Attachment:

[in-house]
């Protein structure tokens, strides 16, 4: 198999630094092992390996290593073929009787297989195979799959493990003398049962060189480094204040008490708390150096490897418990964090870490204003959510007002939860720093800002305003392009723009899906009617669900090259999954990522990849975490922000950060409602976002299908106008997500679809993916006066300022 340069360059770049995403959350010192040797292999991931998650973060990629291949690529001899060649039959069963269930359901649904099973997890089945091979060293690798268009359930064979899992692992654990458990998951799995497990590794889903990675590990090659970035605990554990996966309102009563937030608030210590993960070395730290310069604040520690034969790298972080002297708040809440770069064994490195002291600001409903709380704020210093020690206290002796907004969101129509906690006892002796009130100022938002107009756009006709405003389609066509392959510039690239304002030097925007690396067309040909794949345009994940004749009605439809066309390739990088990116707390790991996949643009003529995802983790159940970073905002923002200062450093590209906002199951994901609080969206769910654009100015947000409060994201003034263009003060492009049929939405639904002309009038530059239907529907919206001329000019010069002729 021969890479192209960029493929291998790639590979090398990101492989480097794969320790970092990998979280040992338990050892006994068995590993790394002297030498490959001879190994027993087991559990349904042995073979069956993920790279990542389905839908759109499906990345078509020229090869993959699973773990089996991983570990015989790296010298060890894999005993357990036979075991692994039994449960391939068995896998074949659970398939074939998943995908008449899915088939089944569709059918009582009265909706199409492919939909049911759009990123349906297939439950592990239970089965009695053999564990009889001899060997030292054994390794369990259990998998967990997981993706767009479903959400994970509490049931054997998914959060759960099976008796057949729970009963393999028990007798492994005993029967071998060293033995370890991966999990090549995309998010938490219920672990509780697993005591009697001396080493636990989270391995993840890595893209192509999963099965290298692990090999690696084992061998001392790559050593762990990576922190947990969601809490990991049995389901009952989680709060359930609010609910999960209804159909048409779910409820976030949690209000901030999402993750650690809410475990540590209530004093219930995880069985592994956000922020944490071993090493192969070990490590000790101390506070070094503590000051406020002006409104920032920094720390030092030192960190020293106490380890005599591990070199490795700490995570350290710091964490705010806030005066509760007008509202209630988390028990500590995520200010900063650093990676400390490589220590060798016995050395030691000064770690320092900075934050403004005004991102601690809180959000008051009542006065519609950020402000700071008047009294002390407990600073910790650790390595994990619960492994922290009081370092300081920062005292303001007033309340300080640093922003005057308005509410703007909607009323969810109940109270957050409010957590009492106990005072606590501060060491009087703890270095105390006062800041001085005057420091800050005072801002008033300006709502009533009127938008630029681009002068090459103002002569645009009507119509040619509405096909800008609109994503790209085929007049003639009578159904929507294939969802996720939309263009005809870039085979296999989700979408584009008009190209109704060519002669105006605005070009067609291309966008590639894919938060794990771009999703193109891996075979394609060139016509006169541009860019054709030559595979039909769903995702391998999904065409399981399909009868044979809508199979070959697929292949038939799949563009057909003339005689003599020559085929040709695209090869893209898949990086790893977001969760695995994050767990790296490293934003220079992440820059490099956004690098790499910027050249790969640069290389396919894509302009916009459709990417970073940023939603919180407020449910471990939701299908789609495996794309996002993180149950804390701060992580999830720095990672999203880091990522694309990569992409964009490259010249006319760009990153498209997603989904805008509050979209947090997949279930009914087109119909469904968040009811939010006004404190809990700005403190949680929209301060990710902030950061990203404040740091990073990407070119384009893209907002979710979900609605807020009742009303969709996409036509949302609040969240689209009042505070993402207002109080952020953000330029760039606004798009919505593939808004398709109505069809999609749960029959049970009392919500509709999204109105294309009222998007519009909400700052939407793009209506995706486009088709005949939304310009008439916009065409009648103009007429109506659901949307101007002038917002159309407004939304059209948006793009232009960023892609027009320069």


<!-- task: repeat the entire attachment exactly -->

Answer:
[in-house]
């Protein structure tokens, strides 16, 4: 198999630094092992390996290593073929009787297989195979799959493990003398049962060189480094204040008490708390150096490897418990964090870490204003959510007002939860720093800002305003392009723009899906009617669900090259999954990522990849975490922000950060409602976002299908106008997500679809993916006066300022 340069360059770049995403959350010192040797292999991931998650973060990629291949690529001899060649039959069963269930359901649904099973997890089945091979060293690798268009359930064979899992692992654990458990998951799995497990590794889903990675590990090659970035605990554990996966309102009563937030608030210590993960070395730290310069604040520690034969790298972080002297708040809440770069064994490195002291600001409903709380704020210093020690206290002796907004969101129509906690006892002796009130100022938002107009756009006709405003389609066509392959510039690239304002030097925007690396067309040909794949345009994940004749009605439809066309390739990088990116707390790991996949643009003529995802983790159940970073905002923002200062450093590209906002199951994901609080969206769910654009100015947000409060994201003034263009003060492009049929939405639904002309009038530059239907529907919206001329000019010069002729 021969890479192209960029493929291998790639590979090398990101492989480097794969320790970092990998979280040992338990050892006994068995590993790394002297030498490959001879190994027993087991559990349904042995073979069956993920790279990542389905839908759109499906990345078509020229090869993959699973773990089996991983570990015989790296010298060890894999005993357990036979075991692994039994449960391939068995896998074949659970398939074939998943995908008449899915088939089944569709059918009582009265909706199409492919939909049911759009990123349906297939439950592990239970089965009695053999564990009889001899060997030292054994390794369990259990998998967990997981993706767009479903959400994970509490049931054997998914959060759960099976008796057949729970009963393999028990007798492994005993029967071998060293033995370890991966999990090549995309998010938490219920672990509780697993005591009697001396080493636990989270391995993840890595893209192509999963099965290298692990090999690696084992061998001392790559050593762990990576922190947990969601809490990991049995389901009952989680709060359930609010609910999960209804159909048409779910409820976030949690209000901030999402993750650690809410475990540590209530004093219930995880069985592994956000922020944490071993090493192969070990490590000790101390506070070094503590000051406020002006409104920032920094720390030092030192960190020293106490380890005599591990070199490795700490995570350290710091964490705010806030005066509760007008509202209630988390028990500590995520200010900063650093990676400390490589220590060798016995050395030691000064770690320092900075934050403004005004991102601690809180959000008051009542006065519609950020402000700071008047009294002390407990600073910790650790390595994990619960492994922290009081370092300081920062005292303001007033309340300080640093922003005057308005509410703007909607009323969810109940109270957050409010957590009492106990005072606590501060060491009087703890270095105390006062800041001085005057420091800050005072801002008033300006709502009533009127938008630029681009002068090459103002002569645009009507119509040619509405096909800008609109994503790209085929007049003639009578159904929507294939969802996720939309263009005809870039085979296999989700979408584009008009190209109704060519002669105006605005070009067609291309966008590639894919938060794990771009999703193109891996075979394609060139016509006169541009860019054709030559595979039909769903995702391998999904065409399981399909009868044979809508199979070959697929292949038939799949563009057909003339005689003599020559085929040709695209090869893209898949990086790893977001969760695995994050767990790296490293934003220079992440820059490099956004690098790499910027050249790969640069290389396919894509302009916009459709990417970073940023939603919180407020449910471990939701299908789609495996794309996002993180149950804390701060992580999830720095990672999203880091990522694309990569992409964009490259010249006319760009990153498209997603989904805008509050979209947090997949279930009914087109119909469904968040009811939010006004404190809990700005403190949680929209301060990710902030950061990203404040740091990073990407070119384009893209907002979710979900609605807020009742009303969709996409036509949302609040969240689209009042505070993402207002109080952020953000330029760039606004798009919505593939808004398709109505069809999609749960029959049970009392919500509709999204109105294309009222998007519009909400700052939407793009209506995706486009088709005949939304310009008439916009065409009648103009007429109506659901949307101007002038917002159309407004939304059209948006793009232009960023892609027009320069």